Adrian Younge and Ali Shaheed Muhammad discuss scoring Marvel’s ‘Luke Cage’ and their work as the Midnight Hour
The studio for Linear Labs, the analog recording label owned and operated by “Luke Cage” co-composer and hip-hop producer Adrian Younge, is hidden behind a Highland Park salon and record store on Figueroa Street. To get to the so-called laboratory, you approach a clerk and, speakeasy-like, request Younge’s ear.
Chances are Younge will greet you as he did a visitor a few weeks ago: dressed like he’s time-traveled from the Harlem Renaissance in wingtips, a well-tailored dark suit, black fedora and designer glasses.
He’ll lead you through the shop, past the LP racks filled with vintage soul, funk, disco and afro-beat recordings — including a section devoted to tracks set to tape for Linear Labs — past the busy hair stylists, through an unmarked door and into a newly-built space he calls “my baby, and it houses the music that I believe in.”
He clarifies: “Music that is based on vinyl culture — music that was all recorded in analog.” His aim, he adds, is “to create and release music that is a new version of that old world.”
A few minutes later the masterful and intense hip-hop producer Ali Shaheed Muhammad, best known as a founding member of hip-hop group A Tribe Called Quest, arrives. Responsible for classics of the genre, the L.A. transplant, who has his own studio in North Hollywood, teamed with Younge as co-composer on both seasons of “Luke Cage” and for their new album as the Midnight Hour.
Although the two projects were created for two different media, the work is connected through Muhammad and Younge’s aesthetic: dusty soul, disco-funk and groove tunes, mixed with an adoration for the funk-fueled European film scores of the 1970s.
Younge describes the goal as “maintaining the compositional and sonic perspectives of yesterday, but pushing that forward with a new idiom,” one filtered through the lens of hip-hop.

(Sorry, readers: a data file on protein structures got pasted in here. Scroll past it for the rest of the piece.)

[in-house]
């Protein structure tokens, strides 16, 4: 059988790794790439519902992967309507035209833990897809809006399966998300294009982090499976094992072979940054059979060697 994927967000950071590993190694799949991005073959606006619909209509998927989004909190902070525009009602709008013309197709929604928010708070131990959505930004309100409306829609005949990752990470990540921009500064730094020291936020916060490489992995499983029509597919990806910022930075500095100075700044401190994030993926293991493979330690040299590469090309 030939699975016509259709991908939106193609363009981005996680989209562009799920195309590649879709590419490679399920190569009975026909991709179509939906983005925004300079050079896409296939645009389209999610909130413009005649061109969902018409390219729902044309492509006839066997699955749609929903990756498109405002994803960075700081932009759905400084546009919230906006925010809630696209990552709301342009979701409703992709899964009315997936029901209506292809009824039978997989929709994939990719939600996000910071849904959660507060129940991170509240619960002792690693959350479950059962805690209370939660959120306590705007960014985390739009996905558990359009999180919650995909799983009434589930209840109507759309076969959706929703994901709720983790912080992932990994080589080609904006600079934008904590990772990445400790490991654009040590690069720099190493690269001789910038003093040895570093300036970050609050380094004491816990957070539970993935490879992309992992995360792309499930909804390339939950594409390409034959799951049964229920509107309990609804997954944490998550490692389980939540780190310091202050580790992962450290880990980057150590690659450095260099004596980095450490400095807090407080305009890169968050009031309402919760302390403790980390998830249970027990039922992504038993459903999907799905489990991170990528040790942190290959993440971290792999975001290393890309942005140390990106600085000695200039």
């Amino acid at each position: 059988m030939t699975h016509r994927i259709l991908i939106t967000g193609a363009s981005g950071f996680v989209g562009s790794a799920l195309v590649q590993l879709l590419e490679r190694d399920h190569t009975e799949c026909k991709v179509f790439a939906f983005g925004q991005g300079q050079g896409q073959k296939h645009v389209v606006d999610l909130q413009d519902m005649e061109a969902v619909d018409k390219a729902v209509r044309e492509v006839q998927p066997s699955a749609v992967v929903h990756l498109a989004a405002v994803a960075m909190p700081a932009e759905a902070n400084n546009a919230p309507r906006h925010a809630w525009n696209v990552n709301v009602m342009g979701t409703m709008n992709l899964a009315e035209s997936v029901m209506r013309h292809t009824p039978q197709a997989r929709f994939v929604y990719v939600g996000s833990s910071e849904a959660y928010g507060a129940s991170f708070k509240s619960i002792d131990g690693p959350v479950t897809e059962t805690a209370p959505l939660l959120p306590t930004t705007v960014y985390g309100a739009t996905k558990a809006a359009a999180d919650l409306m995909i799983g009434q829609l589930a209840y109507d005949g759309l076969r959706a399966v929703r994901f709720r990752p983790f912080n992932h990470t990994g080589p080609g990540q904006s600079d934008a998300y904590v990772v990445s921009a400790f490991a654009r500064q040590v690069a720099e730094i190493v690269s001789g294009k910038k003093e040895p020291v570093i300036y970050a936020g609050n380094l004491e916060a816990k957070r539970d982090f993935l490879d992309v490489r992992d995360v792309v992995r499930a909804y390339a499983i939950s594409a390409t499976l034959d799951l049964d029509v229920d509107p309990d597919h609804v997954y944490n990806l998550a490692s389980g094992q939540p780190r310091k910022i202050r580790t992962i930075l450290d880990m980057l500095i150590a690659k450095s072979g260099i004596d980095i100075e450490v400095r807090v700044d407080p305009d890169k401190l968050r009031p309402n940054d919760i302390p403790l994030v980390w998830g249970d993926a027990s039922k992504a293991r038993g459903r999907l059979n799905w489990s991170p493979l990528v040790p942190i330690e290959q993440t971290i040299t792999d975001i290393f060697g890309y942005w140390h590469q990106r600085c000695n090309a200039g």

“Hip-hop said, ‘Hey, this break is the best part of this song,’” Younge explains. “Well, why don’t we make full compositions using that break’s perspective, but add different breaks and recompose it from those perspectives? This is what’s hot to us.”
In doing so, they added contemporary flourishes. Says Younge: “Let’s make the bass a little fatter. Let’s make the drums a little fatter — but still work in the way they recorded from ’68-’73.” Heavy bass, humming, film-noir-inspired alto saxophone runs, funked-up rhythms propel the narrative, driving plot with dense analog tones.
That approach typifies the score for Season 2 of “Luke Cage.” The superhero series stars Mike Colter in the titular role as a protagonist whom Younge has described in interviews as “a different type of black alpha male. He’s not bombastic.”
Nor is the work on the Midnight Hour, which features guest singers including Bilal, CeeLo Green and Marsha Ambrosius. The 20 songs suggest the vibe of Curtis Mayfield, Marvin Gaye, Barry White’s Love Unlimited Orchestra and the roots-reggae sounds of Lee “Scratch” Perry.
The collaboration between Younge and Muhammad is somewhat unlikely. They met each other in New York in the early ’10s and immediately connected over music. Younge, however, had long preferred working alone: “I know where I want to go. I know what I want to do. I just don’t feel like somebody giving me a suggestion that I’m not feeling. Not an ego thing — I just know where I want to go.”
Where Younge speaks in precisely phrased paragraphs and pages, the taciturn Muhammad speaks in carefully considered sentences. Calling it “a great chemistry,” the co-producer of such rap standards as “I Left My Wallet in El Segundo” and “Award Tour” characterized himself “a team player and writer.”
Contrary to more hands-on producers who rule the studio like taskmasters, Muhammad said he prefers exploring “what’s in my heart and in my mind, and what’s in the mind and heart of the people that I work with. It’s understanding my place, and my ego has no place in the room.”
Judging by the finished work, it’s the right approach. Like the music for the first season of “Luke Cage,” which has earned millions of spins on streaming services, the short instrumental pieces in Season 2 have enough meat to chew on — and hit with heft.
One goal in particular was key, Muhammad said, and it involved the oft-insular world of film and TV scoring, which has tended to avoid hip-hop rhythms: “To broaden the horizon and make people aware that it’s more than just sampling, and that there are capable people here doing capable work.”
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